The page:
Democrats Need Five to Prevent START's End

More

The Senate Foreign Relations Committee resumes consideration of the new START treaty with Russia today, and proceedings have already hit a wrinkle. The Cable's Josh Rogin reports that Sen. James Risch (R-ID) claims that the intelligence community brought to his attention a "stunning" something or other that would seriously complicate efforts to ratify the treaty. What that something is Risch won't say.

The State Department, Senate Democrats, and the intelligence community themselves say there is nothing substantially new in the intel stream.  Sen. John Kerry, the committee chair, acknowledges that the senators were very recently briefed on something that was new but said that it would not and should not affect the debate.

Before the August recess, senators were briefed on a specially prepared National Intelligence Estimate about the national security impact of ratification and whether the Russian government intended to fulfill its commitments. The State Department also released a verification report suggesting that, by and large, Russia has lived up to most of its earlier arms control promises in recent years.

Democrats have at least two Republican votes banked for START: Sen. Dick Lugar (R-IN), who authored the language that's currently up for debate, and Bob Corker (R-TN). Republican Sens. Johnny Isaakson of Georgia, Roger Wicker of Mississippi and John Barasso of Wyoming are maybe/probables. Sens. Jim DeMint (R-SC) and James Inhofe (R-ID) are noes. Assuming all three committee Republicans who are maybes vote aye, that leaves the treaty five short of ratification on the floor. Somewhat scarily for Democrats, the final vote won't take place until after November, which is why a strong, bipartisan committee endorsement is important. ( If the vote is postponed until the next Congressional session, do the math: a "Sen." Angle would be a no, but a "Sen." Kirk would be a yes...as would a "Sen." Fiorina (probably) but not a "Sen" Rubio. "Sen." Toomey and "Sen." Johnson would probably be noes.)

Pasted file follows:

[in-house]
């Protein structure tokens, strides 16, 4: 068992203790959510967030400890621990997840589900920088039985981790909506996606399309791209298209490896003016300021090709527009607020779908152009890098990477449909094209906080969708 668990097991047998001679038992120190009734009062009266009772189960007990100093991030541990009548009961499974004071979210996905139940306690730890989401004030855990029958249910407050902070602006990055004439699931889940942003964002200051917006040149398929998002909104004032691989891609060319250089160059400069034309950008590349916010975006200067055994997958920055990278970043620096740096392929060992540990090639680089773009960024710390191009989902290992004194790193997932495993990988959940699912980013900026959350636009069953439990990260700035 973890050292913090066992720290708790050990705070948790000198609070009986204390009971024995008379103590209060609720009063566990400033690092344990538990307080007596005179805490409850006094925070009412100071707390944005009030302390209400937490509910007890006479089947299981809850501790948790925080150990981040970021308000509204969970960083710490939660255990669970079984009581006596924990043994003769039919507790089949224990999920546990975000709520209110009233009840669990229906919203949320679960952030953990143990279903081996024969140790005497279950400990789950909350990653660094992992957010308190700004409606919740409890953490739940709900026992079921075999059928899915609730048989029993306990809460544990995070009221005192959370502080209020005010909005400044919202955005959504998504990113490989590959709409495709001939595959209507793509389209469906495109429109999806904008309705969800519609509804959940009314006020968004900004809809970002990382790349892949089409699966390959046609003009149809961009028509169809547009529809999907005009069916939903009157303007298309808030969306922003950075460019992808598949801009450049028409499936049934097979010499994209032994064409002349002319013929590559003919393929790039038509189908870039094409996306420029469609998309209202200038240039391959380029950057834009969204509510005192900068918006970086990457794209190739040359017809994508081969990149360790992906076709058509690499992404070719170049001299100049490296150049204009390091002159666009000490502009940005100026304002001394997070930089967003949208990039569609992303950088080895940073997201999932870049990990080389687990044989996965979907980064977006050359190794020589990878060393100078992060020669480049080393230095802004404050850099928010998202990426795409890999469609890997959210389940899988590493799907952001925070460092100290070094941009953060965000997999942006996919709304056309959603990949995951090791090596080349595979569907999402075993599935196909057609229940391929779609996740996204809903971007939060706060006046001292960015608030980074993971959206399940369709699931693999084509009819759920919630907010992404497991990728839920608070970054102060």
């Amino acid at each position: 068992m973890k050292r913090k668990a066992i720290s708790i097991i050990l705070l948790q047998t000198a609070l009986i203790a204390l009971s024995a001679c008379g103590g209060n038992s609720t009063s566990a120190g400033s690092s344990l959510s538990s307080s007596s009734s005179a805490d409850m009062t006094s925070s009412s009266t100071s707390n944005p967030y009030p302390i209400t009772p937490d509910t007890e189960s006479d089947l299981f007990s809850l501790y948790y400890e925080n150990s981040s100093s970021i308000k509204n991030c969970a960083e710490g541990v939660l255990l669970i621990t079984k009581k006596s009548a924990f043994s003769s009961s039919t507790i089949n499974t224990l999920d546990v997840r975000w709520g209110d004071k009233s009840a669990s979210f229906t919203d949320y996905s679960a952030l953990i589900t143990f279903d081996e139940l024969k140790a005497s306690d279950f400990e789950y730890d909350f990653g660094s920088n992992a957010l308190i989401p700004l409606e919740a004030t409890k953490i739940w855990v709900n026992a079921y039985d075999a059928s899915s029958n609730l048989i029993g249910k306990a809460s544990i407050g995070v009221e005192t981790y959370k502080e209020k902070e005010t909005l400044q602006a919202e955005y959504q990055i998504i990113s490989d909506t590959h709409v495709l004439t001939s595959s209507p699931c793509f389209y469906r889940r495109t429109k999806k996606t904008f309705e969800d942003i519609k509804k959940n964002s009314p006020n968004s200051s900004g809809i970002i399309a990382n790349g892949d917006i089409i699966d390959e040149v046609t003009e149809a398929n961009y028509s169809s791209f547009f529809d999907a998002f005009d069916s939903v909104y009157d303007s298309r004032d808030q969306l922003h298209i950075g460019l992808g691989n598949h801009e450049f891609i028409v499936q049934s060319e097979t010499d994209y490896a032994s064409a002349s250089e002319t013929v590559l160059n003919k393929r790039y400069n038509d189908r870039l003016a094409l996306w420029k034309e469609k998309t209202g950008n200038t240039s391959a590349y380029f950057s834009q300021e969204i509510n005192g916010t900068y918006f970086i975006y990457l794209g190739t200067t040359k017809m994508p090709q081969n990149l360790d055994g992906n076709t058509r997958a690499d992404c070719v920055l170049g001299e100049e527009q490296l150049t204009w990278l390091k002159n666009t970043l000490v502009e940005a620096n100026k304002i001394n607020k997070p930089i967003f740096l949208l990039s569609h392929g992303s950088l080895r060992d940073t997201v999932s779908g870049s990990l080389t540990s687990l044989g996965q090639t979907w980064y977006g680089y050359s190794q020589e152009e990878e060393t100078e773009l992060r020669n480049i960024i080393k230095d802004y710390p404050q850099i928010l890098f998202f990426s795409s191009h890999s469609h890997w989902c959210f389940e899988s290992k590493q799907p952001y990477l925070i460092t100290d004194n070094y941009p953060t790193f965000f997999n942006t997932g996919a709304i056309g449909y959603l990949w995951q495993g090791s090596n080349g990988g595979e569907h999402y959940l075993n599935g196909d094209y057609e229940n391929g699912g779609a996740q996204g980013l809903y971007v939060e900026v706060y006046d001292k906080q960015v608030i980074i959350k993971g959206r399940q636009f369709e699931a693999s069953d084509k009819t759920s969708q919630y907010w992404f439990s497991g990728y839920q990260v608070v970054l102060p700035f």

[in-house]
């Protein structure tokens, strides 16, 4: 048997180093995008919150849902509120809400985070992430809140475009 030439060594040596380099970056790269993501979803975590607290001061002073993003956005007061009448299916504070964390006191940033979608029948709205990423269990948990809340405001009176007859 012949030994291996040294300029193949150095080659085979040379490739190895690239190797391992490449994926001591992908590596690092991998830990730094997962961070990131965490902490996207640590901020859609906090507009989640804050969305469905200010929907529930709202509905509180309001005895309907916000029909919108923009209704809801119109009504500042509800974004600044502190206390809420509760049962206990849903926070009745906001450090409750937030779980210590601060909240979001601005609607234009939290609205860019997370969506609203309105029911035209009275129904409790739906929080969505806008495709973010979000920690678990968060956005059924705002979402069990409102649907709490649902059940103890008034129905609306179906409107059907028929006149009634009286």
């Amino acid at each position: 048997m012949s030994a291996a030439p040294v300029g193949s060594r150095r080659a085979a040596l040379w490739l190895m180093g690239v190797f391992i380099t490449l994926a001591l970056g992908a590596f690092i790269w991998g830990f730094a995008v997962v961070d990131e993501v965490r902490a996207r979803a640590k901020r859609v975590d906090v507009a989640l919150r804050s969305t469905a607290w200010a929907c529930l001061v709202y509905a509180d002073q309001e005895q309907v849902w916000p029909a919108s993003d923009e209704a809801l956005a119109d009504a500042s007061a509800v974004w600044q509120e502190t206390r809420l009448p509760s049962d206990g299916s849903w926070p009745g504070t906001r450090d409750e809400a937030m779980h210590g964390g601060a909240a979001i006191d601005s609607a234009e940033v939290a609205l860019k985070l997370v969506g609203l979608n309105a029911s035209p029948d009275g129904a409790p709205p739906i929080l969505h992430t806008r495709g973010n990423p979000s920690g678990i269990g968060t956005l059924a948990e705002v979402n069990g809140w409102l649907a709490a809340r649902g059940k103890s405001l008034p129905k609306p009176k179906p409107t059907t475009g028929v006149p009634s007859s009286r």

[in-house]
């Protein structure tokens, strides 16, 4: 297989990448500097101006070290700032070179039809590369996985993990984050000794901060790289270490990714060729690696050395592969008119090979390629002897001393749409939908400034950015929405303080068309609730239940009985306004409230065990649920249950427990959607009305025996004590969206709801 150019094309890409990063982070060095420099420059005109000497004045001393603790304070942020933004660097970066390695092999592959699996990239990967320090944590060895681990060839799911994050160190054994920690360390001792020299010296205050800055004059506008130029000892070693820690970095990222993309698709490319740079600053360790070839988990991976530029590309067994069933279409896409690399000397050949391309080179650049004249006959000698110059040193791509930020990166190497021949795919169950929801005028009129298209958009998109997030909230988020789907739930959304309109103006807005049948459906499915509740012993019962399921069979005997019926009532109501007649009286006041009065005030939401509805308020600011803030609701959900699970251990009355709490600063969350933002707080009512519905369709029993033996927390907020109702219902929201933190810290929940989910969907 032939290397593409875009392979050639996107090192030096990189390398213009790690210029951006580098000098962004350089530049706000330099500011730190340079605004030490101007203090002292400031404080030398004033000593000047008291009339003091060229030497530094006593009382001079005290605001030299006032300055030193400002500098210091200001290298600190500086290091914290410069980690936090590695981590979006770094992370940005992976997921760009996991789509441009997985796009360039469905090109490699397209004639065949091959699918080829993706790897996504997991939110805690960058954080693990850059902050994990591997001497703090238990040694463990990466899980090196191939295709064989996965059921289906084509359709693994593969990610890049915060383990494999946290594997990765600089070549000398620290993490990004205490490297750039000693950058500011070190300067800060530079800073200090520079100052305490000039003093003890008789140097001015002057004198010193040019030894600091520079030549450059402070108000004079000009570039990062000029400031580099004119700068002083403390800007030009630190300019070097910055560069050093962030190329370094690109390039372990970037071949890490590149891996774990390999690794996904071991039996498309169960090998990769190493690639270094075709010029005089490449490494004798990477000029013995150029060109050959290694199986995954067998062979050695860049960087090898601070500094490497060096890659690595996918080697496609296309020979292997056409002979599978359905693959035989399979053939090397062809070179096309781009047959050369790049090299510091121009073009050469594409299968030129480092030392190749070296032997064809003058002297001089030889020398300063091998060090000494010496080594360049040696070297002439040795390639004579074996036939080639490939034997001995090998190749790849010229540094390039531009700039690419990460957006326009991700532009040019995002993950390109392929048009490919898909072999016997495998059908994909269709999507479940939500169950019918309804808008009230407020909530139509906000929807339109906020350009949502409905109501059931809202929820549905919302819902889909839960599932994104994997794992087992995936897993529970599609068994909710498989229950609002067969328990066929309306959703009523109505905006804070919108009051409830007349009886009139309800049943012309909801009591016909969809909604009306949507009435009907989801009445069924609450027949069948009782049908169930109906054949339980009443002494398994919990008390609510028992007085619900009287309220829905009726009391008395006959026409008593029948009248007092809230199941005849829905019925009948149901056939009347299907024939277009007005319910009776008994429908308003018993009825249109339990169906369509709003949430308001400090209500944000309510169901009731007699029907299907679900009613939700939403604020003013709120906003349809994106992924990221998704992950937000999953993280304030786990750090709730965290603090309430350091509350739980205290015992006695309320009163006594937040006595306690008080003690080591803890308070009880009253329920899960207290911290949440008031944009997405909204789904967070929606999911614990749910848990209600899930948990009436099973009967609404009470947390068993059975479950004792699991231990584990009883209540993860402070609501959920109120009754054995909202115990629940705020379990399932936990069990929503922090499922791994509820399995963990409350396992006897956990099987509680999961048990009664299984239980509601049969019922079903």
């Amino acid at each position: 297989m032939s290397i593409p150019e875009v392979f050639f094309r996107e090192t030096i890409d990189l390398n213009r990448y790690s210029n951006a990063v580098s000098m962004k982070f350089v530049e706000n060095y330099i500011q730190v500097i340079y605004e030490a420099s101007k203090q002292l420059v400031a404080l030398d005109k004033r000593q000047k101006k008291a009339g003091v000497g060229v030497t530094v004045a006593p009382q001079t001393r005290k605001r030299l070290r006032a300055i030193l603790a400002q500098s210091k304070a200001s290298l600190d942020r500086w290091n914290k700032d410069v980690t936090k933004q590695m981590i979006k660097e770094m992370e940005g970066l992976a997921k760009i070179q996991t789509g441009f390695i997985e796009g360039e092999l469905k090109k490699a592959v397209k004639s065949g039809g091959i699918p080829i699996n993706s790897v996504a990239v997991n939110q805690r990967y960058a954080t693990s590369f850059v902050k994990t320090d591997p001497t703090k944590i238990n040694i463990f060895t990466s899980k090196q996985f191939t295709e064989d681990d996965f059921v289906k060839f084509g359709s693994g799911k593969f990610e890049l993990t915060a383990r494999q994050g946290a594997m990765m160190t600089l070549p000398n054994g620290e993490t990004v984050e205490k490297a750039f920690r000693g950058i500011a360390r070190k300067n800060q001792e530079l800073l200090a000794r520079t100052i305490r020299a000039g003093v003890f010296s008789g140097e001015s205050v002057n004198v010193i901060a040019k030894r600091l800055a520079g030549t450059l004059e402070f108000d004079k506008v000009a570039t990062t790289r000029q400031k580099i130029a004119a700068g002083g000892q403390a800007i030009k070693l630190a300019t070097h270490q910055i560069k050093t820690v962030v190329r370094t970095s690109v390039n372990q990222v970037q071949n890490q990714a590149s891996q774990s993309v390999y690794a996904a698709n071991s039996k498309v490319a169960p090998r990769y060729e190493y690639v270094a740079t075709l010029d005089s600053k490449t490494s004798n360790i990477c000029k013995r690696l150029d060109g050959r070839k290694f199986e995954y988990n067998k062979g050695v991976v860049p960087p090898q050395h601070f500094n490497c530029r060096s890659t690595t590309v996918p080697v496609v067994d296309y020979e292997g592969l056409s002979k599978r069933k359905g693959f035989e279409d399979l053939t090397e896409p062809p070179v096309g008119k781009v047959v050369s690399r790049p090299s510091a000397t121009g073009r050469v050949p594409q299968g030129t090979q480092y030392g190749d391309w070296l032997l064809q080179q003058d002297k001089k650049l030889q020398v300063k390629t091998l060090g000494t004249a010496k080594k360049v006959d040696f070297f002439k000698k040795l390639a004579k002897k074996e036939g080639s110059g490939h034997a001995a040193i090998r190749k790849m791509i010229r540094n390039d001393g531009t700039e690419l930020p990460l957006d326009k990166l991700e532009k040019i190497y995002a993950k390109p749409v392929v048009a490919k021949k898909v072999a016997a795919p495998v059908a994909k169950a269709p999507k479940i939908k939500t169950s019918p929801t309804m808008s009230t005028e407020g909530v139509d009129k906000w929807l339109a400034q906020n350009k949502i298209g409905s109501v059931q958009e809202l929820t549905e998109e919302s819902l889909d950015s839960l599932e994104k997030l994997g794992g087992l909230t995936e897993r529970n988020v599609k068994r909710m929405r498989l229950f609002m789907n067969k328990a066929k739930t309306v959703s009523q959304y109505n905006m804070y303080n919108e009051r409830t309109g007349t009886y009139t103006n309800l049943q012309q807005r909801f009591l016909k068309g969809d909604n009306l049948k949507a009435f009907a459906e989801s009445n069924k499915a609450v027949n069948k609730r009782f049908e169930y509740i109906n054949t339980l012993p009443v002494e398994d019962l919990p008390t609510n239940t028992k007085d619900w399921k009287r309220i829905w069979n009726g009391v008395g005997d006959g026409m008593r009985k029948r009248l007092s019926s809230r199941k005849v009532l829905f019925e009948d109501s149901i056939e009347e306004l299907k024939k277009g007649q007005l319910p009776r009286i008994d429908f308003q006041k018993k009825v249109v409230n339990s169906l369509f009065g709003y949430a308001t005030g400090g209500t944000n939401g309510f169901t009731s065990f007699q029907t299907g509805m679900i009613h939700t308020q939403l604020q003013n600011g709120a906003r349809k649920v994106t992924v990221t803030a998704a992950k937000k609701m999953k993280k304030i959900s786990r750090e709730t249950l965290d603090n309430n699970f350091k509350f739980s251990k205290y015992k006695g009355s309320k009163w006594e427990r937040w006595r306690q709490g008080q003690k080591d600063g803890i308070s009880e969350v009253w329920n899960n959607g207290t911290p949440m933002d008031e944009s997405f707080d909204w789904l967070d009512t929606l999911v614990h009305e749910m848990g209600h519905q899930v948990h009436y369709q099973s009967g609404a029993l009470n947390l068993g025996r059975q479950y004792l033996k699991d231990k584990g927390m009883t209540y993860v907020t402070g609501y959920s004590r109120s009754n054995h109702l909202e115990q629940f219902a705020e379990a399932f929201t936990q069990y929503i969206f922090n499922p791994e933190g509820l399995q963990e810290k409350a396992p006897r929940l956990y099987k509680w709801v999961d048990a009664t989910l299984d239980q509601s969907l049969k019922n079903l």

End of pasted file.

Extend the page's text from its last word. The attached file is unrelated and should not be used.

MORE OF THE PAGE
Jump to comments
Presented by

Marc Ambinder is an Atlantic contributing editor. He is also a senior contributor at Defense One, a contributing editor at GQ, and a regular contributor at The Week.

Get Today's Top Stories in Your Inbox (preview)

What's the Number One Thing We Could Do to Improve City Life?

A group of journalists, professors, and non-profit leaders predict the future of livable, walkable cities


Elsewhere on the web

Join the Discussion

After you comment, click Post. If you’re not already logged in you will be asked to log in or register. blog comments powered by Disqus

Video

Adventures in Legal Weed

Colorado is now well into its first year as the first state to legalize recreational marijuana. How's it going? James Hamblin visits Aspen.

Video

What Makes a Story Great?

The storytellers behind House of CardsandThis American Life reflect on the creative process.

Video

Tracing Sriracha's Origin to Thailand

Ever wonder how the wildly popular hot sauce got its name? It all started in Si Racha.

Video

Where Confiscated Wildlife Ends Up

A government facility outside of Denver houses more than a million products of the illegal wildlife trade, from tigers and bears to bald eagles.

Video

Is Wine Healthy?

James Hamblin prepares to impress his date with knowledge about the health benefits of wine.

Video

The World's Largest Balloon Festival

Nine days, more than 700 balloons, and a whole lot of hot air

Writers

Up
Down

More in Politics

Just In